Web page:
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The Six Directions of Space by Alastair Reynolds

The Six Directions of Space by Alastair Reynolds has been anthologised twice and was published as a hardback stand-alone by Subterranean Press (2008) quickly going through two printings. So the question naturally arises: what makes this story so good? The answer is one of these deceptively simple throw-aways. This is superior space opera. Ah ha! What does that mean? Well, the whole point of space opera is that it should be highly melodramatic and involve a major confrontation between large groups of people in outer space, i.e. it has epic pretensions. If at all possible, it should be a clash between civilisations. If that’s too much to ask for, there should be battles if not a full-scale war, hopefully with blasters blasting and the baddies wiped from the face of the universe. This, of course, was typical of many of the pulps and novels published in the middle part of the last century. Most of it was extraordinarily bad by today’s standards. So, if a modern author aims at this target, he or she must take great care to avoid the mistakes of the past. This can be done by adding a veneer of humour to proceedings, or it can simply be better written with a more “credible” plot. Obviously, all science fiction by definition requires a suspension of disbelief but readers nevertheless look for elements in the text which match our expectations of how people and aliens will behave in different circumstances.

Alastair Reynolds shows there’s nothing to fear by wearing a red shirt

 

This novella manages to hit three targets with the one shot. It’s space opera, it has a Big Dumb Object, i.e. humans come across a major alien artifact, explore it and then try to make it work, and it’s alternate history. In this case, the relevant human society discovers a major transportation system built by long-lost aliens. After some experimentation, they use the system to achieve a human diaspora among the stars. All this seems to be going well except there are worrying hints that there may be problems emerging. In this version of reality, the Earth has risen to power under the control of the Mongol armies. More than one-thousand years have passed since the death of Genghis Khan and an intensely militaristic culture has arisen. Interestingly, for all the development of superior technology including spaceships, key personnel still follow the tradition of riding horses whenever possible. Because of the tribal system, there’s also a general failure to share information. Factionalism means each tribe will maintain secrecy if they believe they can profit. In an attempt to infiltrate one such tribe, a top spy, who goes by the name of Yellow Dog, does the undercover thing. As planned, she’s arrested by a key player in the tribe holding the information she needs. After enduring torture, during which she carefully reveals cover identities, she finally admits her “real” identity and is recruited to pursue the investigation into what may be wrong with the transport system. The answer proves to be a completely fascinating idea as to one possible property of the wormholes that make the BDO such an effective transportation system over long distances. The problem is an interesting variation on the idea underpinning the presence of the Prophets in the Bajoran wormhole in Deep Space Nine.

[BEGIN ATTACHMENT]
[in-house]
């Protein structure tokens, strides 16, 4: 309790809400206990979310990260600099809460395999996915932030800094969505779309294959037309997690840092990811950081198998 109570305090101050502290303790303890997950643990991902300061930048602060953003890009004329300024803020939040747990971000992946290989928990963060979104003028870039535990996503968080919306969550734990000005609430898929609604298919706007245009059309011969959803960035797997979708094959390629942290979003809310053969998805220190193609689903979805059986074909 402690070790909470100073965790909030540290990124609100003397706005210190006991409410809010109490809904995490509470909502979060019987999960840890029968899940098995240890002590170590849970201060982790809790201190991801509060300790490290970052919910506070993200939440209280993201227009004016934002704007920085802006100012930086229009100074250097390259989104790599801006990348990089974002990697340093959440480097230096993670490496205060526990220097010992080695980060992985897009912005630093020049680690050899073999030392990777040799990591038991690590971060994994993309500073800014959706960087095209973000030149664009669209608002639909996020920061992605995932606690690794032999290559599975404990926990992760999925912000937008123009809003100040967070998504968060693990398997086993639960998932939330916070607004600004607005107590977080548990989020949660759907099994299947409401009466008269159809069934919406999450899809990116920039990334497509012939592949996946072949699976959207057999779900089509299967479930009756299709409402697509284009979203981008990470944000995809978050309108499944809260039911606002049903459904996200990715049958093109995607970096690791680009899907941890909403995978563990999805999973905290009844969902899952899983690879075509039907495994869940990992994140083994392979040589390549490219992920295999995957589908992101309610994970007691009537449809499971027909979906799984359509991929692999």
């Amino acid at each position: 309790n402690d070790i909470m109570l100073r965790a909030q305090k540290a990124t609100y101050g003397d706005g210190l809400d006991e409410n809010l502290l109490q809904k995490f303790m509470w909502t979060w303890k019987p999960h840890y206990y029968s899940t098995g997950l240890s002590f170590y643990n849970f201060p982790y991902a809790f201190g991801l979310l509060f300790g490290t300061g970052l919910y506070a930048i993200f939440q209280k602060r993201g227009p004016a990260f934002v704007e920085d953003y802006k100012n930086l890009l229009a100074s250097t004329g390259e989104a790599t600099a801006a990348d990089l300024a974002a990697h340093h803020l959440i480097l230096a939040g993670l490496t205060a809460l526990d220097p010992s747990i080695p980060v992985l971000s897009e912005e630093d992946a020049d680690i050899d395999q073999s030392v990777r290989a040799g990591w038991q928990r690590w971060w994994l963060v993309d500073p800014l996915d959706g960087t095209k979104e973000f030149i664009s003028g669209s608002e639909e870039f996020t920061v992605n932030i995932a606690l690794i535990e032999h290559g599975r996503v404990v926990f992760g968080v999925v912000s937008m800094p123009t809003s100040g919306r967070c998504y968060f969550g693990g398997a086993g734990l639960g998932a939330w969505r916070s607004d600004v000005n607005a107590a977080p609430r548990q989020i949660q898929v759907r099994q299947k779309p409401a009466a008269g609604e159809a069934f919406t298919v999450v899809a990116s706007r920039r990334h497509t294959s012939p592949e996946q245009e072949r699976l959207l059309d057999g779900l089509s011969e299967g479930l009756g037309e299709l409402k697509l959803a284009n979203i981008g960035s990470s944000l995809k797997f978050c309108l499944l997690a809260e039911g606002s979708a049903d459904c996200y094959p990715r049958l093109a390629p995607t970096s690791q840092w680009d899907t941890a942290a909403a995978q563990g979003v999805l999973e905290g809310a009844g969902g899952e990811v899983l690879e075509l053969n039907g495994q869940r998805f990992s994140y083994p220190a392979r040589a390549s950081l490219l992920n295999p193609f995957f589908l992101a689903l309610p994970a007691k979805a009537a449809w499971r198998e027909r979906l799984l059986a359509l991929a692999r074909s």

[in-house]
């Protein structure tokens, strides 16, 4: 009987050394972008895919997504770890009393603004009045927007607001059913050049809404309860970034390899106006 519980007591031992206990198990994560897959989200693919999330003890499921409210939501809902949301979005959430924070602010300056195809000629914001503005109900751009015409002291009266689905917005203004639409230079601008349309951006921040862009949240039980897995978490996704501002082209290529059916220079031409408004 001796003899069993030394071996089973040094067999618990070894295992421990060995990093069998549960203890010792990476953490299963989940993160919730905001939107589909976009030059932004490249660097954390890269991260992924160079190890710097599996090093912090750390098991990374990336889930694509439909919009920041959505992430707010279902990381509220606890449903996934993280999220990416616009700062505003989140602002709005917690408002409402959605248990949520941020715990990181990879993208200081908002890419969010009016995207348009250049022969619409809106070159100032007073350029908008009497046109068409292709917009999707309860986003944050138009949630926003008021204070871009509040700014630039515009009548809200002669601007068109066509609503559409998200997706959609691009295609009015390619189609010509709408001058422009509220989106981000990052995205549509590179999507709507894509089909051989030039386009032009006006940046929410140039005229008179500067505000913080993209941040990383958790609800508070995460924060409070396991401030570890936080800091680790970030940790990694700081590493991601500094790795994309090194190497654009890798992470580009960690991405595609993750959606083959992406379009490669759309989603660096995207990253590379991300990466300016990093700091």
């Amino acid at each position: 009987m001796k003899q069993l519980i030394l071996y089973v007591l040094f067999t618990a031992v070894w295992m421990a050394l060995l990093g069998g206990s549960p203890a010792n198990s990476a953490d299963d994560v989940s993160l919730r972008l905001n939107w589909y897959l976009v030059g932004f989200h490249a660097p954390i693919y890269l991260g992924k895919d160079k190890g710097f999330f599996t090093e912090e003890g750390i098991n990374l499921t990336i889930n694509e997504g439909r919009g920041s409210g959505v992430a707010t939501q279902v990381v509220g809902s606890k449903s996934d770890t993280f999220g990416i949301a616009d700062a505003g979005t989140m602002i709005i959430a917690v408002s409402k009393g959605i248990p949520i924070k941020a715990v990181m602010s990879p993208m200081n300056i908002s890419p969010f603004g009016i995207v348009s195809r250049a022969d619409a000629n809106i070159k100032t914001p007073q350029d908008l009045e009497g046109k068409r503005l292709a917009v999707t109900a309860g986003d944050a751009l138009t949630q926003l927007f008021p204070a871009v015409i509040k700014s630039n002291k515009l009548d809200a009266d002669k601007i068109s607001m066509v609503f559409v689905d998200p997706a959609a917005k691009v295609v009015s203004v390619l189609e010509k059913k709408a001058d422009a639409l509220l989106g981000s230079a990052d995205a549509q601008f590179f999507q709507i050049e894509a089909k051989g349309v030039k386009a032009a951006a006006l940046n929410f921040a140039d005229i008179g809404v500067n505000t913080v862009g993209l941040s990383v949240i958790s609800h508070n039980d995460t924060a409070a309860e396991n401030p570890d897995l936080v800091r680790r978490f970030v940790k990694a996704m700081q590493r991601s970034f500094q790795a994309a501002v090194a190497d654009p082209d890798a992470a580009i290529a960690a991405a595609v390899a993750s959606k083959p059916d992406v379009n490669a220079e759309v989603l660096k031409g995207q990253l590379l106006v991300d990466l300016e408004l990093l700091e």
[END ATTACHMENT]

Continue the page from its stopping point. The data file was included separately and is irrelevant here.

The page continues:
So there you have my usual cryptic introduction to a story. If you want to find out what actually happens and why this does prove to be a clash between civilisations with blasters blasting, you had better lay your hands on a copy. It’s completely engrossing and, unfortunately, ends all too soon. The Six Directions of Space is the sort of idea other authors would have blown up into a full-length novel. Alastair Reynolds does only what’s necessary to set up the situation and leave on a note of hope. If you have not already done so, you should lay your hands on a copy.

 

The jacket artwork is by Tomislav Tikulin.

 

The Six Directions of Space first appeared in Galactic Empires edited by Gardner Dozois (Science Fiction Book Club, 2008), an anthology of six original novellas. It then appeared as a hardback stand-alone from Subterranean Press and finally reappeared in The Year’s Best Science Fiction: Twenty-Sixth Annual Collection edited by the ubiquitous Gardner Dozois.

 

For more reviews of books by Alastair Reynolds, see:
Blue Remembered Earth
Deep Navigation
Troika

 

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